All of the pictures are selected for their relevance to activity theory, expansive learning theory, or simply because I like them. Many depict people at work or talking or learning. They originate from Finland (where expansive learning theory was born) or Russia (where Vygotsky, Leont’ev and Luria did their formative work on activity theory). The banner picture, Women outside the church at Rukolaht is one of my favourites. It’s a picture of gossip really.
The Finnish paintings date from the flowering of 19th century landscape painting known as ‘the Golden Age.’ The Russian paintings are painted by a group known as the Peredvizhniki or the Wanderers.
The Peredvizhniki were a group of artists who formed a co-operative in protest at academic restrictions in Russia in 1863. They specialised in paintings of the Russian landscape and people which showed a revolutionary lightness and use of colour.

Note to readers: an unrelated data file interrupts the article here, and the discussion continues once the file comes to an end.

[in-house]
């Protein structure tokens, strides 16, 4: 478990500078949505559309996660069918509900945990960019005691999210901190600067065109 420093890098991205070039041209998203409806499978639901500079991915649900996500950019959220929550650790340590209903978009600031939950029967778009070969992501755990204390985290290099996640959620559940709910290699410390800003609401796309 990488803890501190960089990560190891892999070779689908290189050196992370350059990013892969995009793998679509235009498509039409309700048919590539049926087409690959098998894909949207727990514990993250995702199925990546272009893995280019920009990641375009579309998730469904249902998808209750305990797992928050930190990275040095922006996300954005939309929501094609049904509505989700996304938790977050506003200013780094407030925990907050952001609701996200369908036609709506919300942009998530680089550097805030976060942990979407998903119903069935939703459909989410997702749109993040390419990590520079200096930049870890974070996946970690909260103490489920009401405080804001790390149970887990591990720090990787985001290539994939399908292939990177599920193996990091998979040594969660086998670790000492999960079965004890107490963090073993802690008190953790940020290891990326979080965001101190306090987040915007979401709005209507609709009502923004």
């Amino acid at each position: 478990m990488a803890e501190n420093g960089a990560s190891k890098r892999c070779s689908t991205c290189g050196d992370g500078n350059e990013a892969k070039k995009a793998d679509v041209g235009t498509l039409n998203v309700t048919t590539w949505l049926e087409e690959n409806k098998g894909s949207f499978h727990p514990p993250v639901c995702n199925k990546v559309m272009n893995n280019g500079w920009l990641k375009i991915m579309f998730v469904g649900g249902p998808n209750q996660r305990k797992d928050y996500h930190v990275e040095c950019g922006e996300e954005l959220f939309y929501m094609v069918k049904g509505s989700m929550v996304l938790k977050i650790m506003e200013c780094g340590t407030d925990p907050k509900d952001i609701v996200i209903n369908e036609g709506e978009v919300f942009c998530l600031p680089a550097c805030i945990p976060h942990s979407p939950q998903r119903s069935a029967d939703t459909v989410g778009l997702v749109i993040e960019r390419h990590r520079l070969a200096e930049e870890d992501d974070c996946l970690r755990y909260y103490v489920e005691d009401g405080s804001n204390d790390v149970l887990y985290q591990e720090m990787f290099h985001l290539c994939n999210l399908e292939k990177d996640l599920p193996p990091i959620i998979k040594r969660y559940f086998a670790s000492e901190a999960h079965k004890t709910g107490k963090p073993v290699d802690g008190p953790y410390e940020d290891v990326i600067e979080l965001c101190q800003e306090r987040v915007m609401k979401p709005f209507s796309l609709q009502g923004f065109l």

The Wanderers as an artistic movement supported liberal and humanitarian causes, and often portrayed both the dignity and suffering of Russian workers through their art. In my opinion, a forgotten treasure, there are some exceptional painters in this group, and some fine and beautiful canvases. Having been to Russia and eastern Finland, I feel they evoke the openness and beauty of that landscape very well.